Welcome to my blog ‘Inhalational Alzheimer’s: A treatable epidemic’.
I have written extensively on mould illness and mycotoxins, you may like to check out the blog series click here. Posts include:
- Ochratoxin A Toxicity: Antioxidants Are To The Rescue!
- How To Know If You Have Mycotoxins: Symptoms And Testing
- Mycotoxin Testing: Everything You Need To Know
- Detoxify Mould And Mycotoxns With Liposomal Glutathione
- Can mould and mycotoxins cause chronic fatigue syndrome?
- Can mould and mycotoxins cause gut problems such as IBS?
The Three Types Of Alzheimer’s
Alzheimer’s disease is one of the most significant healthcare problems today, with a dire need for effective treatment. Identifying subtypes of Alzheimer’s disease may aid in the development of therapeutics, and recently three different subtypes have been described:
- Type 1: Characterised by systemic inflammation, reflected in such laboratory results as a high hs-CRP (high-sensitivity C-reactive protein), low albumin:globulin ratio, and high cytokine levels such as interleukin-1 and interleukin-6
- Type 2: Characterised by an atrophic profile, with reduced support from molecules such as estradiol, progesterone, testosterone, insulin, and vitamin D, often accompanied by increased homocysteine and insulin resistance
- Type 3: Is very dissimilar to the other two types, and may be mediated by a fundamentally different pathophysiological process (although, by definition, still β-amyloid positive and phospho-tau positive): the onset is typically younger (late 40s to early 60s); ApoE genotype is usually 3/3 instead of 4/4 or 3/4; the family history is typically negative (or positive only at much greater age); symptom onset usually follows a period of great stress, sleep loss, anesthesia, or menopause/andropause.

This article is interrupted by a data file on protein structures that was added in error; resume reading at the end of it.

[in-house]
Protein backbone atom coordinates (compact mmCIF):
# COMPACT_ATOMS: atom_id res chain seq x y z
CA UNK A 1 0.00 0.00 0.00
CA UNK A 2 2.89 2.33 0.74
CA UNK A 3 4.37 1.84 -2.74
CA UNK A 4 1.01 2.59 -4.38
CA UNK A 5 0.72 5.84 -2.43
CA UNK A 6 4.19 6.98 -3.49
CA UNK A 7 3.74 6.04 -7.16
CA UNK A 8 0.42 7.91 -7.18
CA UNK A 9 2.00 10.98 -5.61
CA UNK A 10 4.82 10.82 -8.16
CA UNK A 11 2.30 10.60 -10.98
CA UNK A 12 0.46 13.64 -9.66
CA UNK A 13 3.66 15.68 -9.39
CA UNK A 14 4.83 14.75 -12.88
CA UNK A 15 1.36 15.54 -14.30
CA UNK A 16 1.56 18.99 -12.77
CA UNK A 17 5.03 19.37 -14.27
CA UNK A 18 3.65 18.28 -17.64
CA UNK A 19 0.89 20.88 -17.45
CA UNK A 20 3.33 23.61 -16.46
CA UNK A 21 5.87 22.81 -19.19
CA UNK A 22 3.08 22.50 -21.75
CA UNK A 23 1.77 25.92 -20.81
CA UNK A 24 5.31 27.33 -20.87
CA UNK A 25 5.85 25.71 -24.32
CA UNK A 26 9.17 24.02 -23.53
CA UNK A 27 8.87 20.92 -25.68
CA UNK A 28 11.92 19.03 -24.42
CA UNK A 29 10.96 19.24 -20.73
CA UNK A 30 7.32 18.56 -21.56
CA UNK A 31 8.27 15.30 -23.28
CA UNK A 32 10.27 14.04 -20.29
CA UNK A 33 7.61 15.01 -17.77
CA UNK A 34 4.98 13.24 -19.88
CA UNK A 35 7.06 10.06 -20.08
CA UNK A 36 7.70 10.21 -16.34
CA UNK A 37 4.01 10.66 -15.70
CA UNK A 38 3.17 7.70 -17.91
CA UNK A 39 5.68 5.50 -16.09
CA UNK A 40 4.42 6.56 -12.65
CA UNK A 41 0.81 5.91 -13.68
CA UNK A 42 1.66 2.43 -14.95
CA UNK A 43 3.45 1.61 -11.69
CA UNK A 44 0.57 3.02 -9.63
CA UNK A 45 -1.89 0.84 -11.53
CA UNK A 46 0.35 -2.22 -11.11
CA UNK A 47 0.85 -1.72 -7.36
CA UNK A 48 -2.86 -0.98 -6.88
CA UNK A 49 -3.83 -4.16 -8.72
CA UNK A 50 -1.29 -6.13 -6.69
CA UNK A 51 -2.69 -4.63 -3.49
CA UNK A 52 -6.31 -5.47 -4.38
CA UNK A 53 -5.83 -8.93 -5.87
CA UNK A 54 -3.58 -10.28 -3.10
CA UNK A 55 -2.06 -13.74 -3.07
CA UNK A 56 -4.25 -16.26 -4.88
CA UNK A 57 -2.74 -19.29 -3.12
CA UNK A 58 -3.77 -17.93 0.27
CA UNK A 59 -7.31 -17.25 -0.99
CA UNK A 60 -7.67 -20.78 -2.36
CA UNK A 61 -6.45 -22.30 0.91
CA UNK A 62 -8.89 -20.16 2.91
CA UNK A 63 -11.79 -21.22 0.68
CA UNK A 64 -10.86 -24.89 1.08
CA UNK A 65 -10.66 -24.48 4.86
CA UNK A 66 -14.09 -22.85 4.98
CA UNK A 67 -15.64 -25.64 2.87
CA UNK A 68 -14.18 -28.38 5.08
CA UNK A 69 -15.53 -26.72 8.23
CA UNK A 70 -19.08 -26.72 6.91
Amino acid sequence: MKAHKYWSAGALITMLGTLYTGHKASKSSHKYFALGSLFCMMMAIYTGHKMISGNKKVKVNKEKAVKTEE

Mycotoxins And Alzheimer’s
In a paper published in 2016 (1) Dr. Dale Bredesen reported that type 3 Alzheimer’s disease is the result of exposure to specific toxins, and is most commonly inhalational, a “manifestation of chronic inflammatory response syndrome”. (1)
The most common cause of chronic inflammatory response syndrome is exposure to mycotoxins, typically associated with molds such as Stachybotrys, Penicillium, or Aspergillus, present in water-damaged buildings. However, other biotoxins, from the Borrelia burgdorferi of Lyme disease or from other tick-borne pathogens, or aquatoxins such as those from dinoflagellates, may also cause chronic inflammatory response syndrome.
One of the strategies to optimise treatment development is to identify specific subtypes of Alzheimer’s disease that may respond to different optimal programs.
It is noteworthy that a recent report described the direct detection of fungi in the brains of patients who had died with Alzheimer’s disease, contrasting with a lack of detection of fungi in control brains. This finding raises the possibility that the mycotoxic effects that occur in CIRS associated with type 3 Alzheimer’s disease may be accompanied by active infection.
The increasing number of reports of various pathogens identified in the brains of patients with Alzheimer’s disease—from viruses such as Herpes simplex to oral bacteria such as P. gingivalis to fungi such as C. glabratus—raises the possibility that what is referred to as Alzheimer’s disease may actually be the result of a protective response to various brain perturbations (1).
Type 3 Alzheimer’s disease is readily distinguished from types 1 and 2 biochemically, genetically, and symptomatically (1).
As discussed by Dr. Bredesen in this paper (1) given previous descriptions of cortical presentations in Alzheimer’s disease, as well as the current studies, it is possible that type 3 represents on the order of 10% of patients with Alzheimer’s disease, thus potentially affecting hundreds of thousands of Americans. This potential epidemic may have gone unrecognised to date for several reasons (1):
- Because it has been hidden beneath the large umbrella of Alzheimer’s disease diagnoses grouped without respect to metabolic profiling-based type.
- Because CIRS is neither widely recognised nor typically considered in evaluations at neurological centers specializing in dementia.
- Because standard evaluations for patients presenting with dementia or mild cognitive impairment do not include laboratory testing for the innate system immune stimulation (ISIS) that is characteristic of CIRS.
- Inhalational Alzheimer’s disease: an unrecognized—and treatable— epidemic (click here)